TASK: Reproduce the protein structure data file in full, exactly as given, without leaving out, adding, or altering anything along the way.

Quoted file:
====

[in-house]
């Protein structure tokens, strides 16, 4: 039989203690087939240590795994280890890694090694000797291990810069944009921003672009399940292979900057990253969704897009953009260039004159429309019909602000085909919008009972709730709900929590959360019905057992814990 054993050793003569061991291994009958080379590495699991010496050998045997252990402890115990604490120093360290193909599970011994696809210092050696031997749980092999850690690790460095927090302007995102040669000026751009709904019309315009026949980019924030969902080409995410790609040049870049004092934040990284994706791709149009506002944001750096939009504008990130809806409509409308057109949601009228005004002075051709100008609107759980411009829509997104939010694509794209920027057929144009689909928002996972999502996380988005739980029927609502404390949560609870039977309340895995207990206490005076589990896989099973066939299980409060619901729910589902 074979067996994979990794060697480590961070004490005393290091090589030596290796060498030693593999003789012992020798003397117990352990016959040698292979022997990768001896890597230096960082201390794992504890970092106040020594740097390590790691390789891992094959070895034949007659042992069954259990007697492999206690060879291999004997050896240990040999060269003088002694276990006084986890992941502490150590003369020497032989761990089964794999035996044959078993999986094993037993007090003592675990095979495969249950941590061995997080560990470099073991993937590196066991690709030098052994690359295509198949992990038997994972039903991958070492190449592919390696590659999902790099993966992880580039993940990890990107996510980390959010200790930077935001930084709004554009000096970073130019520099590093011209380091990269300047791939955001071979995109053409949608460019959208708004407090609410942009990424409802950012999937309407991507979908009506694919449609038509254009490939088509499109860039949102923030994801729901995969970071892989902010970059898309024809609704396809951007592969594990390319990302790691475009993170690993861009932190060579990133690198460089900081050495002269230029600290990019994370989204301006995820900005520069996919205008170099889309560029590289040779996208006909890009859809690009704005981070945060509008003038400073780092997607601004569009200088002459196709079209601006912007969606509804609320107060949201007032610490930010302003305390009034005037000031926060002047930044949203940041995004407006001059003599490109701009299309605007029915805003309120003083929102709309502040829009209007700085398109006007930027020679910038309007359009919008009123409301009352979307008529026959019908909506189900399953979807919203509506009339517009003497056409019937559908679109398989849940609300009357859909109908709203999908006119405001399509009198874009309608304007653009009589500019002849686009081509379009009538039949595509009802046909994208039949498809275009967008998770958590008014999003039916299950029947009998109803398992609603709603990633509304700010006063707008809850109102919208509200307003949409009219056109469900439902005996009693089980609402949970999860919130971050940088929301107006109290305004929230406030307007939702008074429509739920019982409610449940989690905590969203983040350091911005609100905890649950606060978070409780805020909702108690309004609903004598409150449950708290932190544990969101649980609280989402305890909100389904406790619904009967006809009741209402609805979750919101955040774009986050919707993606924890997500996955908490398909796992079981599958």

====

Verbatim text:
[in-house]
């Protein structure tokens, strides 16, 4: 039989203690087939240590795994280890890694090694000797291990810069944009921003672009399940292979900057990253969704897009953009260039004159429309019909602000085909919008009972709730709900929590959360019905057992814990 054993050793003569061991291994009958080379590495699991010496050998045997252990402890115990604490120093360290193909599970011994696809210092050696031997749980092999850690690790460095927090302007995102040669000026751009709904019309315009026949980019924030969902080409995410790609040049870049004092934040990284994706791709149009506002944001750096939009504008990130809806409509409308057109949601009228005004002075051709100008609107759980411009829509997104939010694509794209920027057929144009689909928002996972999502996380988005739980029927609502404390949560609870039977309340895995207990206490005076589990896989099973066939299980409060619901729910589902 074979067996994979990794060697480590961070004490005393290091090589030596290796060498030693593999003789012992020798003397117990352990016959040698292979022997990768001896890597230096960082201390794992504890970092106040020594740097390590790691390789891992094959070895034949007659042992069954259990007697492999206690060879291999004997050896240990040999060269003088002694276990006084986890992941502490150590003369020497032989761990089964794999035996044959078993999986094993037993007090003592675990095979495969249950941590061995997080560990470099073991993937590196066991690709030098052994690359295509198949992990038997994972039903991958070492190449592919390696590659999902790099993966992880580039993940990890990107996510980390959010200790930077935001930084709004554009000096970073130019520099590093011209380091990269300047791939955001071979995109053409949608460019959208708004407090609410942009990424409802950012999937309407991507979908009506694919449609038509254009490939088509499109860039949102923030994801729901995969970071892989902010970059898309024809609704396809951007592969594990390319990302790691475009993170690993861009932190060579990133690198460089900081050495002269230029600290990019994370989204301006995820900005520069996919205008170099889309560029590289040779996208006909890009859809690009704005981070945060509008003038400073780092997607601004569009200088002459196709079209601006912007969606509804609320107060949201007032610490930010302003305390009034005037000031926060002047930044949203940041995004407006001059003599490109701009299309605007029915805003309120003083929102709309502040829009209007700085398109006007930027020679910038309007359009919008009123409301009352979307008529026959019908909506189900399953979807919203509506009339517009003497056409019937559908679109398989849940609300009357859909109908709203999908006119405001399509009198874009309608304007653009009589500019002849686009081509379009009538039949595509009802046909994208039949498809275009967008998770958590008014999003039916299950029947009998109803398992609603709603990633509304700010006063707008809850109102919208509200307003949409009219056109469900439902005996009693089980609402949970999860919130971050940088929301107006109290305004929230406030307007939702008074429509739920019982409610449940989690905590969203983040350091911005609100905890649950606060978070409780805020909702108690309004609903004598409150449950708290932190544990969101649980609280989402305890909100389904406790619904009967006809009741209402609805979750919101955040774009986050919707993606924890997500996955908490398909796992079981599958």